Friday, November 18, 2011

Mystery of the Christmas Star

The John C. Wells Planetarium at JMU and the JMU Department of Physics and Astronomy are pleased to present a special full-dome planetarium movie entitled "Mystery of the Christmas Star" beginning THIS FRIDAY & SATURDAY evenings at 7pm! This movie allows audiences to journey back 2000 years to Bethlehem in pursuit of a scientific explanation of the star the wise men followed to find the baby Jesus. This modern retelling of the Christmas story is sure to charm and captivate audiences of all ages. All shows are free and seats are first-come, first-seated! Each performance will be followed by a live star talk featuring the Harrisonburg night sky.

The John C. Wells Planetarium is located in Room 1103 of Miller Hall.

Monday, November 07, 2011

Astronomy at the Market II

If you missed Team Awestronomy at Harrisonburg's Farmers Market last Saturday... you missed another good show (wondering about our debut? it's been immortalized here)! The team had a rain (snow) check appearance for the event scheduled for October 29th, when the weather was just impossible for any solar view or relaxing conversations about the Sun, Galaxies, Binary Stars, Big Bang, the History of Astronomy, you name it, only it has to be astro-wise...

On November 5th, the day was gloriously sunny, and the expected (and existing) cold temperatures did not seem to bother anybody eager to watch the Sun in action and understand its whereabouts. And it paid off: there were three quite obvious flares a the edge of the solar circle, and two other little bunches (sunspots come in pairs, usually) smack in the middle, very clearly spotted with the ... sunspotter.

Witness the team in action:

Do you know why the team was there last Saturday, and will be there again next semester (planned for every last Saturday of the month, weather permitting)? Read this, they confessed:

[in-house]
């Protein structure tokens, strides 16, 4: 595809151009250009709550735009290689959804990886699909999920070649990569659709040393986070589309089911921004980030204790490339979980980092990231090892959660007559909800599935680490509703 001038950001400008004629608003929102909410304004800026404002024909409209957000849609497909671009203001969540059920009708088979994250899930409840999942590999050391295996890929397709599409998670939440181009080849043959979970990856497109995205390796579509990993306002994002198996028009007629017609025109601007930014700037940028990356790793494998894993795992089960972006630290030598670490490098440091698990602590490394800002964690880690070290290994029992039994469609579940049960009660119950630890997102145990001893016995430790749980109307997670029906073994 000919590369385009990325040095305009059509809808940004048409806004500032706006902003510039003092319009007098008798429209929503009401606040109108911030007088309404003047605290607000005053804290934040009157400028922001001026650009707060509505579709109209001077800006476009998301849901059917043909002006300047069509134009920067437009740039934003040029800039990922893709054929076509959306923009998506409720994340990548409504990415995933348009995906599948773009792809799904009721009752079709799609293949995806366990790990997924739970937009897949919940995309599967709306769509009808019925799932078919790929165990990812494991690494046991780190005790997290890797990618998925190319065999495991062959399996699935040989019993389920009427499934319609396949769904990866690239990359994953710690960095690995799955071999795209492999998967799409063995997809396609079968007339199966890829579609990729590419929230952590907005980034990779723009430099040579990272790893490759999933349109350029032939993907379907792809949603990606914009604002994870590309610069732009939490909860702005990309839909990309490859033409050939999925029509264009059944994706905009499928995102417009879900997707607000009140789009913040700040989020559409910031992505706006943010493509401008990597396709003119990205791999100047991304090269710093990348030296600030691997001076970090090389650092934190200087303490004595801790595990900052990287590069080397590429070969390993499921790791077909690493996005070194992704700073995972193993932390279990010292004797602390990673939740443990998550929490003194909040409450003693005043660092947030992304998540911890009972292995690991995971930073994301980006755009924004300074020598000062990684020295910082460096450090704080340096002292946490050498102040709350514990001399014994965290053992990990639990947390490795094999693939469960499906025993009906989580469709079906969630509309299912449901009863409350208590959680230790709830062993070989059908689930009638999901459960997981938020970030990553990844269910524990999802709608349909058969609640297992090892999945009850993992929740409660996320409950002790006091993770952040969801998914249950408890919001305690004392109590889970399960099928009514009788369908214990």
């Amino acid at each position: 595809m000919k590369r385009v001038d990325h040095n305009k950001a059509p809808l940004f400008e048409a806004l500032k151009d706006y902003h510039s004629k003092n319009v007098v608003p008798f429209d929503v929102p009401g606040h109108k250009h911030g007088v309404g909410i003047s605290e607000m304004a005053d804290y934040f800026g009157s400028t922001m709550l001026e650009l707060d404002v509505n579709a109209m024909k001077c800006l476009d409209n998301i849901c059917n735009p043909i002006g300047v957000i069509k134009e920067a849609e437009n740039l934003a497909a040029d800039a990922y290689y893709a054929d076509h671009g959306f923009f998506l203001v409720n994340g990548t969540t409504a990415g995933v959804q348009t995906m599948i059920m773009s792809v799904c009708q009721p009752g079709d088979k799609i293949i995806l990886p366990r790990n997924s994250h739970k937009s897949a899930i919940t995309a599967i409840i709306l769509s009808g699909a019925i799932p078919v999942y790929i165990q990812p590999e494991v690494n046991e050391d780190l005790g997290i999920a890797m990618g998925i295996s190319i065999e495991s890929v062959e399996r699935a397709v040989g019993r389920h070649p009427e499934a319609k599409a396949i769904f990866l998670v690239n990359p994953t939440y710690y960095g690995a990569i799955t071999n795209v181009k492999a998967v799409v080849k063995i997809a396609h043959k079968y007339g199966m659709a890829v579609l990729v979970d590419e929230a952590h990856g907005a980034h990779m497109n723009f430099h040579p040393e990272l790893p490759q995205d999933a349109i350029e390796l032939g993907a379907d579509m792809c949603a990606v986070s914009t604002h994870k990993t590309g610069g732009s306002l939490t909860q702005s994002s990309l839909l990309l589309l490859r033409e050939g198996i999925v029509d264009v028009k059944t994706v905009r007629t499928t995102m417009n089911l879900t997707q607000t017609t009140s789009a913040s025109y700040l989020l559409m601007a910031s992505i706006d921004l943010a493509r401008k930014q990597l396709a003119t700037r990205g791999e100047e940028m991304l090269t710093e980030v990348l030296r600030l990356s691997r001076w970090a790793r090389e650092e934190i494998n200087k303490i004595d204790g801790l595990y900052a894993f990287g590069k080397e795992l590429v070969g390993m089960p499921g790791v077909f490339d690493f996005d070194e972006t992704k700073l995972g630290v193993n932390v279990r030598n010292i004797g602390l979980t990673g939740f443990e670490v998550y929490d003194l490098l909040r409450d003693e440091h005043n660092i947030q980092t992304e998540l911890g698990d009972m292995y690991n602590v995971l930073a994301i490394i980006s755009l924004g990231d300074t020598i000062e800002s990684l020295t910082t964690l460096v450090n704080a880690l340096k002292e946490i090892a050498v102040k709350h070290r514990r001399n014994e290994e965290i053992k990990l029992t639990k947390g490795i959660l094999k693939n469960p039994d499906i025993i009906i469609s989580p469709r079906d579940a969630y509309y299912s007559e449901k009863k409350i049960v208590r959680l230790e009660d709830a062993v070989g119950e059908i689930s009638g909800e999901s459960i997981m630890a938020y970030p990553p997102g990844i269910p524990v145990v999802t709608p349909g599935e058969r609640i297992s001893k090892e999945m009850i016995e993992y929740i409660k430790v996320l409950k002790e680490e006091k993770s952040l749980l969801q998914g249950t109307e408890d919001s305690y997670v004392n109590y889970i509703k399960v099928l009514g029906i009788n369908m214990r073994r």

Emil Christensen: The reason I wake up at eight AM on some of my Saturdays is for science. It may sound corny, but it is true nonetheless. I have a lot of fun with the team taking astronomy to the market. There is a great sense of camaraderie in our group, and it makes it that more of an enjoyable experience. Also, it gives me a chance to share what I know, and hey, who would't want to play with liquid nitrogen.

Anthony Saikin: My reasons for doing this:
-Its not everyday that you see a group of people out with a telescope, It truly sets a person's day apart from others.
-The public usually isn't that Astro-literate. It's nice to educate the public.
-The conversations wi
th people. Those who stop by often are interested in what we are doing there and sometimes the conversation will stray from Astronomy into some local science education issue, and how more opportunities for science education should be available.
-Its fun. Especially making Edible Comets, and serving them to people.

Jimmy Corcoran: I enjoy bringing Astronomy to the Farmer's Market because it's a great way to share and spread scientific knowledge within the Harrisonburg area. It surprises me everytime how many people, of every age, show their interest in science when given the opportunity.

Nathan DiDomenico: Science’s positive effects on society are numerous and sizeable. Along with other parts of our culture such as politics and fine art, science has sculpted our civilization into what it is today. Artists and politicians often have large groups of fans that they rely on for success , but the public seems removed from the process scientific discovery and therefore many feel apathetic towards the field of science. This cannot be allowed because progress in the scientific pursuits also relies heavily on how many fans it has. You don’t have to be a scientist to be a fan of science; you only need to recognize the benefits and beauty of scientific curiosity and discovery. The reason I am happy to bring astronomy to the market is because astronomy is a very astounding and wonderful field in science and I think that by talking about it with people I can play a small role in creating more fans of science.

Kyle Eskridge: Astronomy at the market is a good opportunity to get the community excited about astronomy and science in general. It is particularly good to get children excited about science because it may inspire them to one day become scientists or engineers which we could always use more of.

Thanks everyone for the smart questions and comments on how science fills up your everyday lives!